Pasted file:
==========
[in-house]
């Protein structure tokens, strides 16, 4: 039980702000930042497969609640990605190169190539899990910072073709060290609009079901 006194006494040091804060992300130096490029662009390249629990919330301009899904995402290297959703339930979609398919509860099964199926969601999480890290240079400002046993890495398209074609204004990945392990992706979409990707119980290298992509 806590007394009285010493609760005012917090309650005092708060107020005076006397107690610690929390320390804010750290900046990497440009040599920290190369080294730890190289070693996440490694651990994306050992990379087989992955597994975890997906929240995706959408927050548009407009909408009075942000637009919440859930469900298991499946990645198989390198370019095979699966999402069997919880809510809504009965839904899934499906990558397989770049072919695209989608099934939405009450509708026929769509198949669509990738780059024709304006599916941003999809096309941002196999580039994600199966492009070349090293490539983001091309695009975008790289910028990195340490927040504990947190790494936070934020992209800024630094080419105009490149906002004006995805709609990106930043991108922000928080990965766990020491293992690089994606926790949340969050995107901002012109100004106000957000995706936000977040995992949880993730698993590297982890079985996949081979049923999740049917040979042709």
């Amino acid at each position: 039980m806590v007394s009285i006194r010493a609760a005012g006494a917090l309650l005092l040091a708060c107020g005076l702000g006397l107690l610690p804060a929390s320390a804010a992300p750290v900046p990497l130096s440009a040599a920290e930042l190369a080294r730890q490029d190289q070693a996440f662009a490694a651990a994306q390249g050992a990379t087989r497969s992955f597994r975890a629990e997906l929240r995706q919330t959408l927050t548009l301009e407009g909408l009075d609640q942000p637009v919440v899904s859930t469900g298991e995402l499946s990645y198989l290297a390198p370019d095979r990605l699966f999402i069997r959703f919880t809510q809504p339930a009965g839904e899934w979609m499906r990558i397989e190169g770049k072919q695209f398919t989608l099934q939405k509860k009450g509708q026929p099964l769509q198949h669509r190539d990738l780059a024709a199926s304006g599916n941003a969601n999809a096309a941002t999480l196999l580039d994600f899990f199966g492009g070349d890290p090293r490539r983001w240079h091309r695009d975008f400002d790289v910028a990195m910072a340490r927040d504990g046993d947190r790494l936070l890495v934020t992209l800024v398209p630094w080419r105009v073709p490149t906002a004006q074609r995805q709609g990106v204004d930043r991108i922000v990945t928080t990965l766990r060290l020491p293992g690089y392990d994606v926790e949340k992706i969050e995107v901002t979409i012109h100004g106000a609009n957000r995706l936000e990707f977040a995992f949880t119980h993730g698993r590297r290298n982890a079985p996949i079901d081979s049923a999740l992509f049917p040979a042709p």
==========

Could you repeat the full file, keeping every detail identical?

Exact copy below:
[in-house]
């Protein structure tokens, strides 16, 4: 039980702000930042497969609640990605190169190539899990910072073709060290609009079901 006194006494040091804060992300130096490029662009390249629990919330301009899904995402290297959703339930979609398919509860099964199926969601999480890290240079400002046993890495398209074609204004990945392990992706979409990707119980290298992509 806590007394009285010493609760005012917090309650005092708060107020005076006397107690610690929390320390804010750290900046990497440009040599920290190369080294730890190289070693996440490694651990994306050992990379087989992955597994975890997906929240995706959408927050548009407009909408009075942000637009919440859930469900298991499946990645198989390198370019095979699966999402069997919880809510809504009965839904899934499906990558397989770049072919695209989608099934939405009450509708026929769509198949669509990738780059024709304006599916941003999809096309941002196999580039994600199966492009070349090293490539983001091309695009975008790289910028990195340490927040504990947190790494936070934020992209800024630094080419105009490149906002004006995805709609990106930043991108922000928080990965766990020491293992690089994606926790949340969050995107901002012109100004106000957000995706936000977040995992949880993730698993590297982890079985996949081979049923999740049917040979042709």
């Amino acid at each position: 039980m806590v007394s009285i006194r010493a609760a005012g006494a917090l309650l005092l040091a708060c107020g005076l702000g006397l107690l610690p804060a929390s320390a804010a992300p750290v900046p990497l130096s440009a040599a920290e930042l190369a080294r730890q490029d190289q070693a996440f662009a490694a651990a994306q390249g050992a990379t087989r497969s992955f597994r975890a629990e997906l929240r995706q919330t959408l927050t548009l301009e407009g909408l009075d609640q942000p637009v919440v899904s859930t469900g298991e995402l499946s990645y198989l290297a390198p370019d095979r990605l699966f999402i069997r959703f919880t809510q809504p339930a009965g839904e899934w979609m499906r990558i397989e190169g770049k072919q695209f398919t989608l099934q939405k509860k009450g509708q026929p099964l769509q198949h669509r190539d990738l780059a024709a199926s304006g599916n941003a969601n999809a096309a941002t999480l196999l580039d994600f899990f199966g492009g070349d890290p090293r490539r983001w240079h091309r695009d975008f400002d790289v910028a990195m910072a340490r927040d504990g046993d947190r790494l936070l890495v934020t992209l800024v398209p630094w080419r105009v073709p490149t906002a004006q074609r995805q709609g990106v204004d930043r991108i922000v990945t928080t990965l766990r060290l020491p293992g690089y392990d994606v926790e949340k992706i969050e995107v901002t979409i012109h100004g106000a609009n957000r995706l936000e990707f977040a995992f949880t119980h993730g698993r590297r290298n982890a079985p996949i079901d081979s049923a999740l992509f049917p040979a042709p």